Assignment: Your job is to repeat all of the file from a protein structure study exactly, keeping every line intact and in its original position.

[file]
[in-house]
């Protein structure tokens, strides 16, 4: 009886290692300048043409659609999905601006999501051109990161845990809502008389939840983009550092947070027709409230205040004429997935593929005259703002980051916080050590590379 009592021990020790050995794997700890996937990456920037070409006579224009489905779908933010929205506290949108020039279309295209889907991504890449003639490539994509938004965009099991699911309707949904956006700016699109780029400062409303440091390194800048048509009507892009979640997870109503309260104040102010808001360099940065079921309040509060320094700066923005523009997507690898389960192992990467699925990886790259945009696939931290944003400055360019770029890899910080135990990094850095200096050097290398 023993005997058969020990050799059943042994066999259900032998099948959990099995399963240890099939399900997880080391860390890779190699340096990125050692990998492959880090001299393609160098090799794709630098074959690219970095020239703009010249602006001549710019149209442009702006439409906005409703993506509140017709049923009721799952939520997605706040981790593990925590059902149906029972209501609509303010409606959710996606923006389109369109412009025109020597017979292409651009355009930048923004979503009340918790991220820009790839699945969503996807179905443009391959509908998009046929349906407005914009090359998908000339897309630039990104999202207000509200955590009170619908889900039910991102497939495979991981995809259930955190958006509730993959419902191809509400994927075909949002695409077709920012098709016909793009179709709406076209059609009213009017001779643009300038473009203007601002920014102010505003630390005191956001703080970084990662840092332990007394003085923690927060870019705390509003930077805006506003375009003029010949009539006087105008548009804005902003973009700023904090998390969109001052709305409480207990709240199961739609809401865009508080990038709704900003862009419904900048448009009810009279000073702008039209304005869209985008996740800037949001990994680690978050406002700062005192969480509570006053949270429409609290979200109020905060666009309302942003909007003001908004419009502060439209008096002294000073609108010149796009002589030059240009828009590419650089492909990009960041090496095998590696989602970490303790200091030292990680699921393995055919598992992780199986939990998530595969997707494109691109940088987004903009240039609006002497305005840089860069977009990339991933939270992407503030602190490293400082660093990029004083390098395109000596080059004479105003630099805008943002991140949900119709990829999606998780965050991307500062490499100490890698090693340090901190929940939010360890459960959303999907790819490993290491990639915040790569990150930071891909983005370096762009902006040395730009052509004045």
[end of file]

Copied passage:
[in-house]
């Protein structure tokens, strides 16, 4: 009886290692300048043409659609999905601006999501051109990161845990809502008389939840983009550092947070027709409230205040004429997935593929005259703002980051916080050590590379 009592021990020790050995794997700890996937990456920037070409006579224009489905779908933010929205506290949108020039279309295209889907991504890449003639490539994509938004965009099991699911309707949904956006700016699109780029400062409303440091390194800048048509009507892009979640997870109503309260104040102010808001360099940065079921309040509060320094700066923005523009997507690898389960192992990467699925990886790259945009696939931290944003400055360019770029890899910080135990990094850095200096050097290398 023993005997058969020990050799059943042994066999259900032998099948959990099995399963240890099939399900997880080391860390890779190699340096990125050692990998492959880090001299393609160098090799794709630098074959690219970095020239703009010249602006001549710019149209442009702006439409906005409703993506509140017709049923009721799952939520997605706040981790593990925590059902149906029972209501609509303010409606959710996606923006389109369109412009025109020597017979292409651009355009930048923004979503009340918790991220820009790839699945969503996807179905443009391959509908998009046929349906407005914009090359998908000339897309630039990104999202207000509200955590009170619908889900039910991102497939495979991981995809259930955190958006509730993959419902191809509400994927075909949002695409077709920012098709016909793009179709709406076209059609009213009017001779643009300038473009203007601002920014102010505003630390005191956001703080970084990662840092332990007394003085923690927060870019705390509003930077805006506003375009003029010949009539006087105008548009804005902003973009700023904090998390969109001052709305409480207990709240199961739609809401865009508080990038709704900003862009419904900048448009009810009279000073702008039209304005869209985008996740800037949001990994680690978050406002700062005192969480509570006053949270429409609290979200109020905060666009309302942003909007003001908004419009502060439209008096002294000073609108010149796009002589030059240009828009590419650089492909990009960041090496095998590696989602970490303790200091030292990680699921393995055919598992992780199986939990998530595969997707494109691109940088987004903009240039609006002497305005840089860069977009990339991933939270992407503030602190490293400082660093990029004083390098395109000596080059004479105003630099805008943002991140949900119709990829999606998780965050991307500062490499100490890698090693340090901190929940939010360890459960959303999907790819490993290491990639915040790569990150930071891909983005370096762009902006040395730009052509004045």